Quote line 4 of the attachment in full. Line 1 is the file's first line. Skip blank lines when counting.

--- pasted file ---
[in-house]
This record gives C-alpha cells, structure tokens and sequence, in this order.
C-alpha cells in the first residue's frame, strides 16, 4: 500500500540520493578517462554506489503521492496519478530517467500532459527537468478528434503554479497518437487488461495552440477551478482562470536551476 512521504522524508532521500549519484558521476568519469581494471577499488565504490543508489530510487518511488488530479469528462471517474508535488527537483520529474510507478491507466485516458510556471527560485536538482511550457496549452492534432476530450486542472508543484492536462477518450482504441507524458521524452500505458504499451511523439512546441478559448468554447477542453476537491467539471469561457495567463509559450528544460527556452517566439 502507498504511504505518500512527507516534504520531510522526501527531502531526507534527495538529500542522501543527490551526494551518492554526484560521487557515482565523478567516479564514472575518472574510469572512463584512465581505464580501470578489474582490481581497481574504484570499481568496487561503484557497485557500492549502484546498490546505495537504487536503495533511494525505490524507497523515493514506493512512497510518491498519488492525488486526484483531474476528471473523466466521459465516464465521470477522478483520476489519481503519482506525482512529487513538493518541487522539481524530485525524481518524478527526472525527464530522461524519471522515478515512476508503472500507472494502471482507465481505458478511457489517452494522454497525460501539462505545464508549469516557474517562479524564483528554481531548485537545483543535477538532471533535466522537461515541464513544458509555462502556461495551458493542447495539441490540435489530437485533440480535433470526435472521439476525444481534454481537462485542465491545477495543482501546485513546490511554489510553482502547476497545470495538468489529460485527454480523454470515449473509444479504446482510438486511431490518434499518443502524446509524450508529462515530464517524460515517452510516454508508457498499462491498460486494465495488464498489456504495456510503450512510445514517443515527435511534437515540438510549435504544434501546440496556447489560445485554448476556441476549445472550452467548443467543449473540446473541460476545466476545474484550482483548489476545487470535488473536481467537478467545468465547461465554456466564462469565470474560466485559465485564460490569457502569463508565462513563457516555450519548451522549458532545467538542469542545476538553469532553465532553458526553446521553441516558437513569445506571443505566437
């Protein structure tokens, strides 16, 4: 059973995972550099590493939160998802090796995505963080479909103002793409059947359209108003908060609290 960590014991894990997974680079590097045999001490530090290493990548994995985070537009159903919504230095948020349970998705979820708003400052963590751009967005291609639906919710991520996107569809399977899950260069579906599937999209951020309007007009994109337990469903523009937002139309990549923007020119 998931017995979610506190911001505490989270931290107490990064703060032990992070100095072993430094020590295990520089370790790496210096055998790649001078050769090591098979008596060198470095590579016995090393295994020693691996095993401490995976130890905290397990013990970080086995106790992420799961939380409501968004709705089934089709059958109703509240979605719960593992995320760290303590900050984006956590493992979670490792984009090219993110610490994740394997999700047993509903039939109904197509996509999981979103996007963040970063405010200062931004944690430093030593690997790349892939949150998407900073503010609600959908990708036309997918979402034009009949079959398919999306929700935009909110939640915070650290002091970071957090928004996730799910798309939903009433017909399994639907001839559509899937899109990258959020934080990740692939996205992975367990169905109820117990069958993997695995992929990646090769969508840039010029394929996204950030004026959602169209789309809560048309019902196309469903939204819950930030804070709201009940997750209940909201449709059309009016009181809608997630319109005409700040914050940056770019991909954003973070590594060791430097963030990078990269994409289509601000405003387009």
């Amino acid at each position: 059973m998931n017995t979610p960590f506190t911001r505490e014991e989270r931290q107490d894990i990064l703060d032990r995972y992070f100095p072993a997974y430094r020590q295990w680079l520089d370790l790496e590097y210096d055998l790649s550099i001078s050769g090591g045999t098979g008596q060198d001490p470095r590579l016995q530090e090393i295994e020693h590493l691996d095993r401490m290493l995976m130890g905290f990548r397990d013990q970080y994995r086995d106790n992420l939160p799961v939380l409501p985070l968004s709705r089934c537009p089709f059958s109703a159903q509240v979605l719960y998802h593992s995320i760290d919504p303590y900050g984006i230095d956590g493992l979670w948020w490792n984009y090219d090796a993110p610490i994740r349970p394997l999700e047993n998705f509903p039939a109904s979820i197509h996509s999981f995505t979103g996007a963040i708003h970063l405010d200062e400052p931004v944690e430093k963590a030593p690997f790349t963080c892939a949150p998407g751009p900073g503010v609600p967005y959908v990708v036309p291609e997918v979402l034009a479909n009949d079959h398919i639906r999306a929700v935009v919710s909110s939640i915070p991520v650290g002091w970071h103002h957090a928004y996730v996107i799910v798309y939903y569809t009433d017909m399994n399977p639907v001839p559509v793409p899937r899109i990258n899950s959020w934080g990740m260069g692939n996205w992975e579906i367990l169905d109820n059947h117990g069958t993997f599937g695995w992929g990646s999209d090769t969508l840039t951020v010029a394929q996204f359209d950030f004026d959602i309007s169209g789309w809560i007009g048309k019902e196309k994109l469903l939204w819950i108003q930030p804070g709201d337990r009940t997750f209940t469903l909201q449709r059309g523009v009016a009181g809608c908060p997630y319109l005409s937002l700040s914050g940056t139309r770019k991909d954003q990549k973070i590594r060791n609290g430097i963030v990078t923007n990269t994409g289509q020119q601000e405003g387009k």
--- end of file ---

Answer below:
């Protein structure tokens, strides 16, 4: 059973995972550099590493939160998802090796995505963080479909103002793409059947359209108003908060609290 960590014991894990997974680079590097045999001490530090290493990548994995985070537009159903919504230095948020349970998705979820708003400052963590751009967005291609639906919710991520996107569809399977899950260069579906599937999209951020309007007009994109337990469903523009937002139309990549923007020119 998931017995979610506190911001505490989270931290107490990064703060032990992070100095072993430094020590295990520089370790790496210096055998790649001078050769090591098979008596060198470095590579016995090393295994020693691996095993401490995976130890905290397990013990970080086995106790992420799961939380409501968004709705089934089709059958109703509240979605719960593992995320760290303590900050984006956590493992979670490792984009090219993110610490994740394997999700047993509903039939109904197509996509999981979103996007963040970063405010200062931004944690430093030593690997790349892939949150998407900073503010609600959908990708036309997918979402034009009949079959398919999306929700935009909110939640915070650290002091970071957090928004996730799910798309939903009433017909399994639907001839559509899937899109990258959020934080990740692939996205992975367990169905109820117990069958993997695995992929990646090769969508840039010029394929996204950030004026959602169209789309809560048309019902196309469903939204819950930030804070709201009940997750209940909201449709059309009016009181809608997630319109005409700040914050940056770019991909954003973070590594060791430097963030990078990269994409289509601000405003387009």